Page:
Smithsonian Science Kits Make Learning Fun
Winter break is here, which means we get two glorious, homework-free weeks with our kids! Right now, we’re busy prepping for Christmas, but once the holiday is over, my kids will be looking for things to do. We love projects, and while I’m not always as crafty as I’d like to be, we’ve managed to complete some fun, holiday-inspired crafts over the past several weeks. During my time in Bentonville, we were introduced to some creative project ideas available in Walmart’s craft department. One of the ideas that I liked was the Smithsonian Science Kits that hit store shelves earlier this season.
My son, in particular, has become incredibly interested in science, likely timed with what he is learning in school. These Smithsonian Science Kits offer engaging ways for children to learn about science in exciting, hands-on, easy-to-replicate projects. We were sent 3 kits including Magic Rocks, Rocket Science, and Rock and Gem Dig. The very first kit my son wanted to try was the Rocket Science activity which provides an easy way for kids to build and launch a rocket.
For this activity, we put together the foam/plastic rocket which took just a few minutes. Next, we poured the baking soda and vinegar into the tube and gave it a shake (I highly recommend having parents complete this part of the project). Unfortunately, we did not get the result we were anticipating. According to the instructions, our rocket should have soared up to 10 feet. We made several attempts but to no avail. I personally liked the concept of this project including the fact that it comes with a Rocket Engineering Fact Sheet that teaches children the principles of rocket science.
Next, we decided to tackle the Magic Rocks project. The goal was to grow an underwater rock garden and I’m happy to say we were successful. The kit includes a tank, a variety of colored rocks, and the “growing solution.”
During set-up, the instructions stated that we needed to fold a small piece of foil to place at the bottom of the tank, but we were unsuccessful at doing this as it kept floating to the top once we poured in the solution. We broke the rocks up a bit as directed with a kitchen mallet, then placed them on the bottom of the tank, ensuring that none of the rocks were touching. After the solution was mixed with some water, we poured it in the tank and waited for our rocks to grow.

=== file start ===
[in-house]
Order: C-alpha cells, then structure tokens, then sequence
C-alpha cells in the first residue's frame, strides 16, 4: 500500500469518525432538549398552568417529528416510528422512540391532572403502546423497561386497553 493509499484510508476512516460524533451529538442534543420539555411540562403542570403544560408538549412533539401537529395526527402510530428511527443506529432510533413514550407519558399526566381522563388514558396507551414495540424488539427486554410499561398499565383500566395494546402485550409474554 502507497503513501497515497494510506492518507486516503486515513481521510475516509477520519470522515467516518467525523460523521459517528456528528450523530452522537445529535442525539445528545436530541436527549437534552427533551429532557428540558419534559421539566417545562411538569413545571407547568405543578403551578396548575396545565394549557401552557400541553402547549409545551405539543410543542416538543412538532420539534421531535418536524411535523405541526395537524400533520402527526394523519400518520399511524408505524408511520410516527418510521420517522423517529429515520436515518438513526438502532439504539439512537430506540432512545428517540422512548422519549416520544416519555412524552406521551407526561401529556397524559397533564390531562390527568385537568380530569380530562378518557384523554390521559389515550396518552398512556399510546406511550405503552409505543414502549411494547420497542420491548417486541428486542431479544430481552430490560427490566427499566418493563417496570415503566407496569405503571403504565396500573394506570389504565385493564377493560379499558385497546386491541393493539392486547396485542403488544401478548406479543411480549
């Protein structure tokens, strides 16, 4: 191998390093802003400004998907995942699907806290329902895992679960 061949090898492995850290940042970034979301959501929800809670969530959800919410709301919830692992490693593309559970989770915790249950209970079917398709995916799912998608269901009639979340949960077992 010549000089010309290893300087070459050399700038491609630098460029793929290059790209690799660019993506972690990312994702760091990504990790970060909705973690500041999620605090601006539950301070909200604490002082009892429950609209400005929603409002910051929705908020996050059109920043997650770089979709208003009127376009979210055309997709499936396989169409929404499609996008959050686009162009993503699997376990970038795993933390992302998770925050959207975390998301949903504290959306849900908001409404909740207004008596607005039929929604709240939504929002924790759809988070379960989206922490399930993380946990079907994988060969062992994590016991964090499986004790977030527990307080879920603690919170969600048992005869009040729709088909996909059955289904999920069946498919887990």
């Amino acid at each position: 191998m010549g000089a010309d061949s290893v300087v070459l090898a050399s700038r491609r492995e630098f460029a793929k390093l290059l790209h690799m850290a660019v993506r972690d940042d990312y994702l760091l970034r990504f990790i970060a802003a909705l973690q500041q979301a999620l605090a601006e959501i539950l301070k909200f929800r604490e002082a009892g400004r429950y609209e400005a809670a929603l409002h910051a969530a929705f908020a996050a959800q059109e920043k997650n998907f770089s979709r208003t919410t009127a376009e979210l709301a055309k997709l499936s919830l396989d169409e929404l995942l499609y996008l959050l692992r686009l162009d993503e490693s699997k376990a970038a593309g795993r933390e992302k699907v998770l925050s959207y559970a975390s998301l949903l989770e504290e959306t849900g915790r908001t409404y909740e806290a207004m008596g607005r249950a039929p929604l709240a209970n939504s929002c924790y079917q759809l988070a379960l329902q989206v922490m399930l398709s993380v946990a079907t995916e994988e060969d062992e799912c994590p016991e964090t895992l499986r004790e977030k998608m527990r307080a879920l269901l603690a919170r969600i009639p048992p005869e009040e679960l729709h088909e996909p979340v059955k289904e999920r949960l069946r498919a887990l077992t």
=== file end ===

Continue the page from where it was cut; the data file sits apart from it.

Perhaps the best part of this kit is the fact that kids can see results almost immediately (15 minutes or so). The rocks will continue to grow over the next two hours, up to 4 inches. Included with the kit is a fact sheet about chemical gardens, which is a great way to turn this science project into a learning experiment.
The last project we endeavored was the Rock and Gem Dig. I have to say that this was probably our favorite activity, particularly because it took some time to complete. The kit comes with a sand block (which contains the gems), a pair of goggles, a magnifying glass, a wooden mallet, a wooden dowel, a streak plate, and a brush.
I highly recommend doing this project outside since it’s very messy. Set out some newspaper on an outdoor table and start excavating! Using the mallet and the dowel, begin chipping away at the sand block until you start to see a stone/gem. Continue digging around the stone, being careful not to crack it. Once you’ve released the stone, give it a rinse! There are 11 stones total and we completed this project over several days. Included within the kit is a Gem Stone Guide which talks about how to identify minerals and makes for a great science lesson.
These Smithsonian Kits, which are available at Walmart, begin at just $12.97 and make for a great gift or a fun at-home activity.
What do you do to keep your kids entertained and engaged during Winter break? I’d love to share your ideas below.